Title

Determining the scope of impact: Evaluating the indirect effects of American eel stocking on eastern elliptio populations throughout the Susquehanna River Basin

Item Type

Presentation

Location

Elaine Langone, Forum

Session

Status, Trends and Monitoring I

Start Date

27-10-2018 1:30 PM

End Date

27-10-2018 2:30 PM

Keywords

Susquehanna River, eastern elliptio mussel, American eel, demographics

Description

Co-extinction among parasitic and symbiotic species is thought to be a leading cause of biodiversity loss. Freshwater mussels are one of the most globally imperiled faunas due to a variety of factors, including loss of their host fish which are needed for developing larval mussels to metamorphosis to free-living juveniles and adults. The U.S. Geological Survey Northern Appalachian Research Laboratory (NARL) and Maryland Fish and Wildlife Conservation Office (MDFWCO) have been examining the relationship between the common eastern elliptio mussel (Elliptio complanata) and its migratory host fish, the American eel (Anguilla rostrata), for over 10 years. American eel distribution has been severely reduced along the entire Atlantic coast in part by dams blocking their migration, which has resulted in cascading effects through the ecosystem. Research completed by NARL and MFRO has found that eastern elliptio populations have declined in abundance over the last 20 years and are experiencing limited recruitment (i.e. reproduction). In 2009 NARL and MDFWCO began an experimental stocking study to re-introduce the American eel to 2 sites in the Susquehanna River basin and assess the potential impacts on mussel recruitment. Five years after stocking we found that restoration of host fish improved recruitment, but results were not equivalent between stocking sites. While initial results show that mussel recruitment has improved at some American eel stocking sites, it was unknown if and how far these benefits extend outside of the direct stocking locations. Reports of stocked eels were observed to have traveled up to 80 km from initial stocking locations. Follow-up freshwater eel and mussel surveys throughout the basin were conducted in the summer of 2018 to determine how eastern elliptio populations have changed at previously surveyed sites over a period of 10 years and if populations outside of direct stocking locations experienced increased juvenile recruitment related to eel stocking in the watershed.

Language

eng

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Oct 27th, 1:30 PM Oct 27th, 2:30 PM

Determining the scope of impact: Evaluating the indirect effects of American eel stocking on eastern elliptio populations throughout the Susquehanna River Basin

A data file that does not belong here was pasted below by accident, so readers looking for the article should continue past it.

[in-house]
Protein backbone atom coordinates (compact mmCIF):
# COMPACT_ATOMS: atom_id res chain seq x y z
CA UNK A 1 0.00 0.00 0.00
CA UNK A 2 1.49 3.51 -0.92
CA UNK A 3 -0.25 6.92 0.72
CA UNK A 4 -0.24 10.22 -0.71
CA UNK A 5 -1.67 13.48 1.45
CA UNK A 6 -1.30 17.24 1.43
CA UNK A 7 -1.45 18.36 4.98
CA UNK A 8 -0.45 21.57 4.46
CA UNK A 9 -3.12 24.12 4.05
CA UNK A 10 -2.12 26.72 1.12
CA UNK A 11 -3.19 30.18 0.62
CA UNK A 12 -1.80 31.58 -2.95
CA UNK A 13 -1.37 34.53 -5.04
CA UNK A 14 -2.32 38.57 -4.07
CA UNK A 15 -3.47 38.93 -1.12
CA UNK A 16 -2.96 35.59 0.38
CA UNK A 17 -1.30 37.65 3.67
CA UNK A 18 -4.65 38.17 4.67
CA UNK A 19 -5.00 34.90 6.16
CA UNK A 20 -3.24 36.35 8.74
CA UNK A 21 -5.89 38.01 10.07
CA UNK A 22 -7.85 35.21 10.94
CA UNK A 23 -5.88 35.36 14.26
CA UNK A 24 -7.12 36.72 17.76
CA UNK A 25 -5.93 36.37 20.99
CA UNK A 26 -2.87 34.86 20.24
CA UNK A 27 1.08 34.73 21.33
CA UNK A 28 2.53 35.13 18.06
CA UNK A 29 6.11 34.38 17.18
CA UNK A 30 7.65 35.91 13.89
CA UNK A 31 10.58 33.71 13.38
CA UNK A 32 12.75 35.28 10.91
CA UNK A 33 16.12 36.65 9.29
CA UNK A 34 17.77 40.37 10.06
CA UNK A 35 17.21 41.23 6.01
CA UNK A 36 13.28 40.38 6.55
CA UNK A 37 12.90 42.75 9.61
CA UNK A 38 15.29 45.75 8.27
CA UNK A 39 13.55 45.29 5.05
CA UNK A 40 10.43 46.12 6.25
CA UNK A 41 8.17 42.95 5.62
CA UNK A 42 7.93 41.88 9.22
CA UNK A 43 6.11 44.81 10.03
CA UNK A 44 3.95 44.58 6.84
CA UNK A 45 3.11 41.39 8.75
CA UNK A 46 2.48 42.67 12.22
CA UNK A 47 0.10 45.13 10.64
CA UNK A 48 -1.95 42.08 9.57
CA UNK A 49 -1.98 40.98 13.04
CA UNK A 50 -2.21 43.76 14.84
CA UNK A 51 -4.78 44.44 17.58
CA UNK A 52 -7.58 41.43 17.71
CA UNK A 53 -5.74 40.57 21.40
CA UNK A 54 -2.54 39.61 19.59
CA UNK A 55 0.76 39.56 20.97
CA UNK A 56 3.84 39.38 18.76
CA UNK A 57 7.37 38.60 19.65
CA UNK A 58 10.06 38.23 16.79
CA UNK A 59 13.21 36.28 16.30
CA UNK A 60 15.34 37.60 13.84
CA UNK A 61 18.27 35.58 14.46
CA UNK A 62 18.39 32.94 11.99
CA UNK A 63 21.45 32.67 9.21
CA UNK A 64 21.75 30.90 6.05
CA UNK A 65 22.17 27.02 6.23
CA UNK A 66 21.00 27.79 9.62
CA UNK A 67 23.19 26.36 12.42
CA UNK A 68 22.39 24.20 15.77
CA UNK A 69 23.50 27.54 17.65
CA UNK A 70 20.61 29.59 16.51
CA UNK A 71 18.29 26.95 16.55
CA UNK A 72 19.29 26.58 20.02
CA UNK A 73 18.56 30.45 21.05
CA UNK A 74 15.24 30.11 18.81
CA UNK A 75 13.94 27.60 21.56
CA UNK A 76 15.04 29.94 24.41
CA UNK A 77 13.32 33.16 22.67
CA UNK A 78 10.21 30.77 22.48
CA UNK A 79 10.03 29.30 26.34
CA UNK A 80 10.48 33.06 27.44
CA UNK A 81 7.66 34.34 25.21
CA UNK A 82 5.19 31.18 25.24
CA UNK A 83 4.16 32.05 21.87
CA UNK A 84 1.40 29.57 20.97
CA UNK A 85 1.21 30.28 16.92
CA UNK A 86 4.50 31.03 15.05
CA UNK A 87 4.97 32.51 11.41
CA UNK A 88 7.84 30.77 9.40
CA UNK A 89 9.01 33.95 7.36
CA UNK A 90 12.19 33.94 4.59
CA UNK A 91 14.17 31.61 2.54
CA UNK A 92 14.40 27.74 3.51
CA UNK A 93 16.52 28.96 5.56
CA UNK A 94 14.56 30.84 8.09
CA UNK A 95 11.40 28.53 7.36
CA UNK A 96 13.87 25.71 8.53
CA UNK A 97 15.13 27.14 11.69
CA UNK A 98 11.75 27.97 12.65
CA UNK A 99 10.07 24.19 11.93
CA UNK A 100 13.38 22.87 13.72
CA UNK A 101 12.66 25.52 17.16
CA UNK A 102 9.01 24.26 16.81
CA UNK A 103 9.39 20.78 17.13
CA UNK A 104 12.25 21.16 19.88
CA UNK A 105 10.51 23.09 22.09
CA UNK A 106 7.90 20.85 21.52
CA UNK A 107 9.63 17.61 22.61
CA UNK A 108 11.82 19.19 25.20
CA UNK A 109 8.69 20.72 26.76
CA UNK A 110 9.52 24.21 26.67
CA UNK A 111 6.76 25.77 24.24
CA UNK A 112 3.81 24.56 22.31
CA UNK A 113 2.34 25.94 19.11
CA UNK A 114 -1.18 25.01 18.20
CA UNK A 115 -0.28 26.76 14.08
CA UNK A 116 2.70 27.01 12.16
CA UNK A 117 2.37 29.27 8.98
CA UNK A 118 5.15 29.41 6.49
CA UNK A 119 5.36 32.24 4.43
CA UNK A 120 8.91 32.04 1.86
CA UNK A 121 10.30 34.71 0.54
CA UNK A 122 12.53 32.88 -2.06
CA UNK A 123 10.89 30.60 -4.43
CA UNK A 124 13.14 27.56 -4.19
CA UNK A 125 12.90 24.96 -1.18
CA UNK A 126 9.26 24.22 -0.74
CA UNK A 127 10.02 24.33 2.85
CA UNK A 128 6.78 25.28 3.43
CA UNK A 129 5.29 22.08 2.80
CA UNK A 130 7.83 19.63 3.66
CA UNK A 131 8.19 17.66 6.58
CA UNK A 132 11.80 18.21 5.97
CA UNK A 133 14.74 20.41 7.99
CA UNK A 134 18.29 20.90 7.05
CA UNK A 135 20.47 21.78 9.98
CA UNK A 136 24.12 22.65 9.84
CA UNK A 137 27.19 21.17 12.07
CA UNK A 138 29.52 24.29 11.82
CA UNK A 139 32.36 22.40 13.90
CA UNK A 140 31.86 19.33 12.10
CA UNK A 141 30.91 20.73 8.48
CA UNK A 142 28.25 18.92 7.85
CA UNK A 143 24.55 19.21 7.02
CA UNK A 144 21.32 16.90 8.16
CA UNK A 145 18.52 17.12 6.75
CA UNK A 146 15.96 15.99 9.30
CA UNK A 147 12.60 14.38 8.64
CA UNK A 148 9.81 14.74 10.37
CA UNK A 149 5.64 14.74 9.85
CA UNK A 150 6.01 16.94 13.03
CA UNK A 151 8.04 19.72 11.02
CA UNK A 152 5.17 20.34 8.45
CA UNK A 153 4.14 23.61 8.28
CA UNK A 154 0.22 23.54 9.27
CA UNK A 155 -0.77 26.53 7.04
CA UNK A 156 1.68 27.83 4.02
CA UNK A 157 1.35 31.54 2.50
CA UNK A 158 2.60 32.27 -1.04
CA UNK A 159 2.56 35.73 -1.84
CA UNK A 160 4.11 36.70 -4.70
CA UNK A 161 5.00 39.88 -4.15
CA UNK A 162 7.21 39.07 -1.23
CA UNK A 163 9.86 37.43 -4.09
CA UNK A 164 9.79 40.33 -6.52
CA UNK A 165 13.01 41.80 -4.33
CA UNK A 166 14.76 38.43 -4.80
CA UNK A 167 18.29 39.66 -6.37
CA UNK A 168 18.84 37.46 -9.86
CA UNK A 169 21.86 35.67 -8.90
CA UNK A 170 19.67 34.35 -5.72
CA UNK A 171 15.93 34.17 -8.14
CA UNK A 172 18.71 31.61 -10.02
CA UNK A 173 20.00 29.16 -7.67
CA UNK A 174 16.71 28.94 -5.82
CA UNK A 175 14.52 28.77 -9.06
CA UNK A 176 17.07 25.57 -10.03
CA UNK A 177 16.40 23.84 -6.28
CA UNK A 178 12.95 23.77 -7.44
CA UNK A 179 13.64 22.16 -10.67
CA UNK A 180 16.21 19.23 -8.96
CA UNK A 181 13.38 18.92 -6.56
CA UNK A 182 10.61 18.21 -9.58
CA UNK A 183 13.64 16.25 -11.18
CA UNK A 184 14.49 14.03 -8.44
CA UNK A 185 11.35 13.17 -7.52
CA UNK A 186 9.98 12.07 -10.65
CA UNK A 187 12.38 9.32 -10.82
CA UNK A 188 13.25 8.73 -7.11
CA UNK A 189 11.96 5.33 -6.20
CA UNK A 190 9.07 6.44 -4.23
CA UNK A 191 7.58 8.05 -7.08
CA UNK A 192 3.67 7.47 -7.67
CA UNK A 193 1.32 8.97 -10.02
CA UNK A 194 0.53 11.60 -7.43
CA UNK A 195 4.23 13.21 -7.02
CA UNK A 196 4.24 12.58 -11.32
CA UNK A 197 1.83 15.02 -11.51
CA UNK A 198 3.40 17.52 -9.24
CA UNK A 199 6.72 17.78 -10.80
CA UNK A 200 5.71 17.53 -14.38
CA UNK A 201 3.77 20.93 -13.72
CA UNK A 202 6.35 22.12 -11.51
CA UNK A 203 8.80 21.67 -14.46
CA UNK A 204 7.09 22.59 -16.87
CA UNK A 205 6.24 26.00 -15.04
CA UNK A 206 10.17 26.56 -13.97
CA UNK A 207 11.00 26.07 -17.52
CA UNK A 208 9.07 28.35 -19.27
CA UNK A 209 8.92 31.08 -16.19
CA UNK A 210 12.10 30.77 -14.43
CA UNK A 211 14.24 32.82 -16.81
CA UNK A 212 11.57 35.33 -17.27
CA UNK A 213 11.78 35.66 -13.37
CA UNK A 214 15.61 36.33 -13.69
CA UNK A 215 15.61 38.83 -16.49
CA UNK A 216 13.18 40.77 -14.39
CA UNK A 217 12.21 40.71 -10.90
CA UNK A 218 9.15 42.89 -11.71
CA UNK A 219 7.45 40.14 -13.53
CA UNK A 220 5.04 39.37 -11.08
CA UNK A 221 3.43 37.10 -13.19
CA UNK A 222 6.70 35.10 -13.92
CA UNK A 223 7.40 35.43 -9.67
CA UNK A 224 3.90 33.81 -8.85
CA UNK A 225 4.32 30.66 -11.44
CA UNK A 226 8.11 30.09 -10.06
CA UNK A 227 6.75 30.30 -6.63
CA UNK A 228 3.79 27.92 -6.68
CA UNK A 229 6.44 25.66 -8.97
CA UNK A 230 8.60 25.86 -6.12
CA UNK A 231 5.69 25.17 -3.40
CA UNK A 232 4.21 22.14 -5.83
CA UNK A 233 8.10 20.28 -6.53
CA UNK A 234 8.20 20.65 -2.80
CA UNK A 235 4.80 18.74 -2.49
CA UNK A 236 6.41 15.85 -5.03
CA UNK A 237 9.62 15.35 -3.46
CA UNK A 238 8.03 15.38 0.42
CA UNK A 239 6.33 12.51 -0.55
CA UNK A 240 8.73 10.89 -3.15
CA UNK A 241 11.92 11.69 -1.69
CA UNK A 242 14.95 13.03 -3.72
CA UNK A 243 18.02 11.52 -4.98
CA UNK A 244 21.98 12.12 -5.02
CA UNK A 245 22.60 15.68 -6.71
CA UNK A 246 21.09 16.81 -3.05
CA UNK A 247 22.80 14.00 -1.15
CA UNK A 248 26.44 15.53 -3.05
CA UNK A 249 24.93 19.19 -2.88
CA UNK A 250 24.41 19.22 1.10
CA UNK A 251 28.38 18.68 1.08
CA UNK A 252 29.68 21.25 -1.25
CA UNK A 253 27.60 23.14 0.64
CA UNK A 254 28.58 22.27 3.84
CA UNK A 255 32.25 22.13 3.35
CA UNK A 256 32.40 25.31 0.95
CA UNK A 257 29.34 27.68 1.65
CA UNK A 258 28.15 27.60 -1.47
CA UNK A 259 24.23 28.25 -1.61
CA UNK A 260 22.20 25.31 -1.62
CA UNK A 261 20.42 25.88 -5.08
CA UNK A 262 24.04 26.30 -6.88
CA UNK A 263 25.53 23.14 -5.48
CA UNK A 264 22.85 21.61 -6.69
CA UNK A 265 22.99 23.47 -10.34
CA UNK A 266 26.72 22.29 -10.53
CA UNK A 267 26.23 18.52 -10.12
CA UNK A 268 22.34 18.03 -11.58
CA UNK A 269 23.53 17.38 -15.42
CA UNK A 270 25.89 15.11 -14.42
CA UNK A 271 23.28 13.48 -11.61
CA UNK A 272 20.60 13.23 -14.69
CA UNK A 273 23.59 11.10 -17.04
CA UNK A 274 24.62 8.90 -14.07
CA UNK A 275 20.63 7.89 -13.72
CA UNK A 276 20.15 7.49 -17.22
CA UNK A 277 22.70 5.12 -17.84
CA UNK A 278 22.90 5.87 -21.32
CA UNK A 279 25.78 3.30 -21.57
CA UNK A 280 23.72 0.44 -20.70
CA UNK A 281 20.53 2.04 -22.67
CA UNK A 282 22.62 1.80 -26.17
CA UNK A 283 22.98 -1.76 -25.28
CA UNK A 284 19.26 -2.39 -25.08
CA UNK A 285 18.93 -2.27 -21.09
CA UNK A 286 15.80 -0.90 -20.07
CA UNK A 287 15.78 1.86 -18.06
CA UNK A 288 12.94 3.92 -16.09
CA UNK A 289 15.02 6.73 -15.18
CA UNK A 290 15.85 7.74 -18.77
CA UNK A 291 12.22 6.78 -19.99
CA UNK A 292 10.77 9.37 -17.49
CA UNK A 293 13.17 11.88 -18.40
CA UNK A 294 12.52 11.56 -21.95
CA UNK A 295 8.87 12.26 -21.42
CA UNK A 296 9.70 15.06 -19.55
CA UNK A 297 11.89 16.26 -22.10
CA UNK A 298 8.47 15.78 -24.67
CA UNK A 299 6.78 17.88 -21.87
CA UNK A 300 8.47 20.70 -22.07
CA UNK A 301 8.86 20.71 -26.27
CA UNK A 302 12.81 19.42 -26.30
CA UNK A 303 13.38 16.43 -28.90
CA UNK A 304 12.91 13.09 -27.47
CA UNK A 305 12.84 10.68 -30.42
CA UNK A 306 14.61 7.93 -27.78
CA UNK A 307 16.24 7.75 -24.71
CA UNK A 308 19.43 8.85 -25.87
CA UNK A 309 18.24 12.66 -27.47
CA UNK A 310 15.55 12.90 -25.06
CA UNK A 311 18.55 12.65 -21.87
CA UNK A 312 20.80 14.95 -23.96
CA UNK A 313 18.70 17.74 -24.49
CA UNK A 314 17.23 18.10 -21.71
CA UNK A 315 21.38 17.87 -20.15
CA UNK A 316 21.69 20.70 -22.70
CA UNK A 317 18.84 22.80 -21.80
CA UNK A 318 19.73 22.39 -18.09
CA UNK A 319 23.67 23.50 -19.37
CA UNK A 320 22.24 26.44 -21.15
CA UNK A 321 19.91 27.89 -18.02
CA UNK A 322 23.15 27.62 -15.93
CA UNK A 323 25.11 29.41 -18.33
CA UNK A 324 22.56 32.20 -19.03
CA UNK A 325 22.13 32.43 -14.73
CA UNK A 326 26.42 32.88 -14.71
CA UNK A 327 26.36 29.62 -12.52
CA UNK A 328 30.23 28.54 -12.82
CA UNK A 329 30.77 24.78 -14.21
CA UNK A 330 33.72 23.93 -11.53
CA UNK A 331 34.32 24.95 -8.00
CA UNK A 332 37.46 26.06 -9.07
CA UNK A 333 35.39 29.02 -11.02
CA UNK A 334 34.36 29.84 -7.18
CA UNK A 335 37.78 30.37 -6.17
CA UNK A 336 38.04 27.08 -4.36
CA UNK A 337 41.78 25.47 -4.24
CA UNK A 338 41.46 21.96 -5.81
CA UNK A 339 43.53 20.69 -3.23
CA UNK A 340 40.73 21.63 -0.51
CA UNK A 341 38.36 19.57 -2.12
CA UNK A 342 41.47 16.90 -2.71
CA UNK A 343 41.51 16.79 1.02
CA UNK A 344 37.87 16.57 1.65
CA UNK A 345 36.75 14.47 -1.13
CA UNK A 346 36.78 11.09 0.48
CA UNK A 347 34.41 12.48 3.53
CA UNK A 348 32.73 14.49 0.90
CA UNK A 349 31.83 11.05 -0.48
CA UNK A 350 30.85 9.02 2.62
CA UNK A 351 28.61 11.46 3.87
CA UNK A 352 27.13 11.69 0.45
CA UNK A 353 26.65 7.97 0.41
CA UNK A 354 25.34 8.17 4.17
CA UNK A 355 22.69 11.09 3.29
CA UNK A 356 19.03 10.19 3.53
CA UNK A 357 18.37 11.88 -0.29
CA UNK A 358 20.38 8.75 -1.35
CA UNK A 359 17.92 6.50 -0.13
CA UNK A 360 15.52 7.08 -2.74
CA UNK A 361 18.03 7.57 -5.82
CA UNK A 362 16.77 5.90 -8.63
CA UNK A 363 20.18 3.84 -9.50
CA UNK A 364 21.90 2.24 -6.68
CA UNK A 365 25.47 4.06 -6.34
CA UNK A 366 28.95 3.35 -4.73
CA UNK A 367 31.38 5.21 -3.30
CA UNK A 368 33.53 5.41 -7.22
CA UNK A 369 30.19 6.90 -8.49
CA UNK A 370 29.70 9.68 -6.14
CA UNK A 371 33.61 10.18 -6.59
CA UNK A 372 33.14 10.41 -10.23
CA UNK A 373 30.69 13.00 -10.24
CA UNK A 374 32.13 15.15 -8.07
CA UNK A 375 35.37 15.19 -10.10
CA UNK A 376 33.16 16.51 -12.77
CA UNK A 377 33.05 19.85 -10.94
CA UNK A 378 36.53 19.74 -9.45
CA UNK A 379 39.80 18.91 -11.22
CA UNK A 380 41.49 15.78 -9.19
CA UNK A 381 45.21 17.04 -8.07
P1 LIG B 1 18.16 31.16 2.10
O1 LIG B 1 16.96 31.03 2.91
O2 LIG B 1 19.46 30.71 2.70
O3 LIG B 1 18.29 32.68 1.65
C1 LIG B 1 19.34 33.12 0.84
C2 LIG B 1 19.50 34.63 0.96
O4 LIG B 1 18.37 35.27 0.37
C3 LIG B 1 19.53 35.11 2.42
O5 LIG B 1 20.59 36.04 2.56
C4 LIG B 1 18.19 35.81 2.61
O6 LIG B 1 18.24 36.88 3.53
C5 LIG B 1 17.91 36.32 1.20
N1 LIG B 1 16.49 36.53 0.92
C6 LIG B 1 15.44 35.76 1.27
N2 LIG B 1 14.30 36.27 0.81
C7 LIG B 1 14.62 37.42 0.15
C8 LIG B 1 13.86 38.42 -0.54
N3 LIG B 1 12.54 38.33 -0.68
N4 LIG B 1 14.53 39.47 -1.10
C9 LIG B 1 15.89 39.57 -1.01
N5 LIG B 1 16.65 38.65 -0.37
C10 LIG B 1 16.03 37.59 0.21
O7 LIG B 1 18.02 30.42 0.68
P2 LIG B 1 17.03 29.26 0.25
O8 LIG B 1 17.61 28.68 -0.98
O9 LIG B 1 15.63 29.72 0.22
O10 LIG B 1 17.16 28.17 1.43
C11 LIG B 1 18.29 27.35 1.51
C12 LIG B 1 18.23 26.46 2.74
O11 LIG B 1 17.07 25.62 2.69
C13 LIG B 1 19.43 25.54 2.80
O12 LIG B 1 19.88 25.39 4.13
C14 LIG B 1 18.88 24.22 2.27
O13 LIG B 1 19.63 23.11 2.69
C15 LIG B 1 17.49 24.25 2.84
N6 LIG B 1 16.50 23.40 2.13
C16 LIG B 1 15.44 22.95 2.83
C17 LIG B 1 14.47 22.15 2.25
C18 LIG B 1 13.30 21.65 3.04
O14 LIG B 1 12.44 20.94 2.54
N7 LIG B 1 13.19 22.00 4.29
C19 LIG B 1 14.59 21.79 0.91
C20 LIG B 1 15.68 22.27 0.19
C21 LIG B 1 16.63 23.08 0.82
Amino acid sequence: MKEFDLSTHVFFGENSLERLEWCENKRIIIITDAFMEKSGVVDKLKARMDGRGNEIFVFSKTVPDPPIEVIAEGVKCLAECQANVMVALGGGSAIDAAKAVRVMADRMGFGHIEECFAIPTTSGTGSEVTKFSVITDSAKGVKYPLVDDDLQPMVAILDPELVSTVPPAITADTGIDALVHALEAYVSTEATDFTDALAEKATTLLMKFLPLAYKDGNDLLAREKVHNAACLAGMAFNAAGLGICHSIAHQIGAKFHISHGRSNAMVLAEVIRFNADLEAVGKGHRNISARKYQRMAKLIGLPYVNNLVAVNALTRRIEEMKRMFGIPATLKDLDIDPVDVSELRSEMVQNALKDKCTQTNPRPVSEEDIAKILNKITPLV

Elaine Langone, Forum

Co-extinction among parasitic and symbiotic species is thought to be a leading cause of biodiversity loss. Freshwater mussels are one of the most globally imperiled faunas due to a variety of factors, including loss of their host fish which are needed for developing larval mussels to metamorphosis to free-living juveniles and adults. The U.S. Geological Survey Northern Appalachian Research Laboratory (NARL) and Maryland Fish and Wildlife Conservation Office (MDFWCO) have been examining the relationship between the common eastern elliptio mussel (Elliptio complanata) and its migratory host fish, the American eel (Anguilla rostrata), for over 10 years. American eel distribution has been severely reduced along the entire Atlantic coast in part by dams blocking their migration, which has resulted in cascading effects through the ecosystem. Research completed by NARL and MFRO has found that eastern elliptio populations have declined in abundance over the last 20 years and are experiencing limited recruitment (i.e. reproduction). In 2009 NARL and MDFWCO began an experimental stocking study to re-introduce the American eel to 2 sites in the Susquehanna River basin and assess the potential impacts on mussel recruitment. Five years after stocking we found that restoration of host fish improved recruitment, but results were not equivalent between stocking sites. While initial results show that mussel recruitment has improved at some American eel stocking sites, it was unknown if and how far these benefits extend outside of the direct stocking locations. Reports of stocked eels were observed to have traveled up to 80 km from initial stocking locations. Follow-up freshwater eel and mussel surveys throughout the basin were conducted in the summer of 2018 to determine how eastern elliptio populations have changed at previously surveyed sites over a period of 10 years and if populations outside of direct stocking locations experienced increased juvenile recruitment related to eel stocking in the watershed.